Yatai are small food stalls selling a variety of delicious Japanese street food including Ramen, Oden and Yakitori. They were once popular throughout Japan but are nowadays more prevalent in the city of Fukuoka. One of the most popular places to eat Yatai food is along the Naka river where the photos shown here were taken. Perhaps the best way to enjoy Yatai is to move from one cart to the other for a chance to sample a diversity of Japanese delicacies.
A Japanese mansion, pronounced manshon, is not a large and expensive house the name would suggest. Mansion is used in Japanese to describe a typical apartment complex. Interestingly, individual apartments at mansions are usually accessed from outside through a balcony running along the building. Although everyone has access to this balcony, it lacks privacy and seems rarely used to enjoy nice weather or eat outside. The latter is not popular in Japan and terraces at restaurants are practically nonexistent. The mansion is well adapted to the Japanese climate, which rarely justifies the necessity of access corridors to protect inhabitants from the cold.
The Kaikaro Teahouse is located in Kanazawa’s Higashi Chaya (East Teahouse) district. Japanese teahouses are traditional establishments where guests may be entertained by Geishas. While most of those establishments are exclusive, the Kaikaro Teahouse is open to the public. The teahouse features many lavishly decorated rooms on the second floor. The visit includes tea and a traditional Japanese desert (Kuzukiri) where noodles made of Kuzu starch are dipped in a sweet syrup covered by a thin gold leaf.
The Japanese hot spring Inn we stayed at in Sado Island offered a traditional dance show in the evening: a unique opportunity to enjoy Japanese culture after soaking in the bath and a generous seafood dinner including a copious amount of Japanese beer and sake.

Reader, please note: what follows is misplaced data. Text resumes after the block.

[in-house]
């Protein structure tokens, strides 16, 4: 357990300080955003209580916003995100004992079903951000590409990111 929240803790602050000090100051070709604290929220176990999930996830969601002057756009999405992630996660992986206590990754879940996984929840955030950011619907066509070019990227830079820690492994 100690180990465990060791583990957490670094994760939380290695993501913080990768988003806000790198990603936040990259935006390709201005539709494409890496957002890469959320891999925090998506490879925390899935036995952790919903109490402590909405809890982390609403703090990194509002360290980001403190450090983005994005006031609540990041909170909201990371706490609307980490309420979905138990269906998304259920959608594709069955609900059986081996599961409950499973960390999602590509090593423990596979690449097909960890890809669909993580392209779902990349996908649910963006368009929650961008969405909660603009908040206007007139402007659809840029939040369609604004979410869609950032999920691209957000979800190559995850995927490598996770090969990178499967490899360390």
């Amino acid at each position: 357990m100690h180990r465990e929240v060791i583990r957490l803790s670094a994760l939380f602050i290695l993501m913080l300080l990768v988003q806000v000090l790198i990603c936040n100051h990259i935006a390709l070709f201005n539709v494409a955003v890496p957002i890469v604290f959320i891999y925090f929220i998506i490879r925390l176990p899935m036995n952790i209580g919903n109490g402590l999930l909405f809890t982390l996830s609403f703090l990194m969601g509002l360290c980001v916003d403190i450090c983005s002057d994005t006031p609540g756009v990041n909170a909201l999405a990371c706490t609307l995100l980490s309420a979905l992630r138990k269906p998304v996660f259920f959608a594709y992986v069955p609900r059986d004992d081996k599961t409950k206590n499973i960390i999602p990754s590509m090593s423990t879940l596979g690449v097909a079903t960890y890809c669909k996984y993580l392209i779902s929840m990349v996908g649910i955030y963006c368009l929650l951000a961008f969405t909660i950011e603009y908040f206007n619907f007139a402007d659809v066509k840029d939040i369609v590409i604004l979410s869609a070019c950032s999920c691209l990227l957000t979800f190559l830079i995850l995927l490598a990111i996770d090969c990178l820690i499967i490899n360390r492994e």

A group of traditional dancers and singers came to the hotel’s lobby and gave a warm performance of a traditional dance from Sado island along the Okesa Song. The Okesa song, which is a dialog between two lovers, is thought to have been brought to Sado island by seamen navigating the sea of Japan. It is now an important cultural heritage to Sado island.
Taking the ferry in Japan is a peculiar experience. Ferries are typically divided in different classes. All classes share the common characteristic that most Japanese try to sleep during the trip, even if it takes only a few hours during daytime. Upper level classes consist in large rooms filled with individual and fully horizontal mattresses on which customers can sleep. Few first class rooms akin to hotel rooms are sometimes available on the upper deck.
I was in the lower class, which is more rudimentary. It consists in carpeted floor area where one can lie down. Customers seemed to consider the carpets dirty since the best majority sleep on old journal paper. While older folks take a nap or watch baseball while lying down, kids feed the marine birds with potato crackers. I personally choose to eat a warm bowl of ramen noodles and to document in photos this interesting experience of Japanese culture.
The Kabukiza is a famous Kabuki theater in Ginza district at the heart of Tokyo. Kabuki is a form of traditional Japanese theater where tales of feudal lords, samurai warriors and divinities are told. The Kabukiza was fully renovated recently Continue reading Kabukiza, traditional Japanese Kabuki theater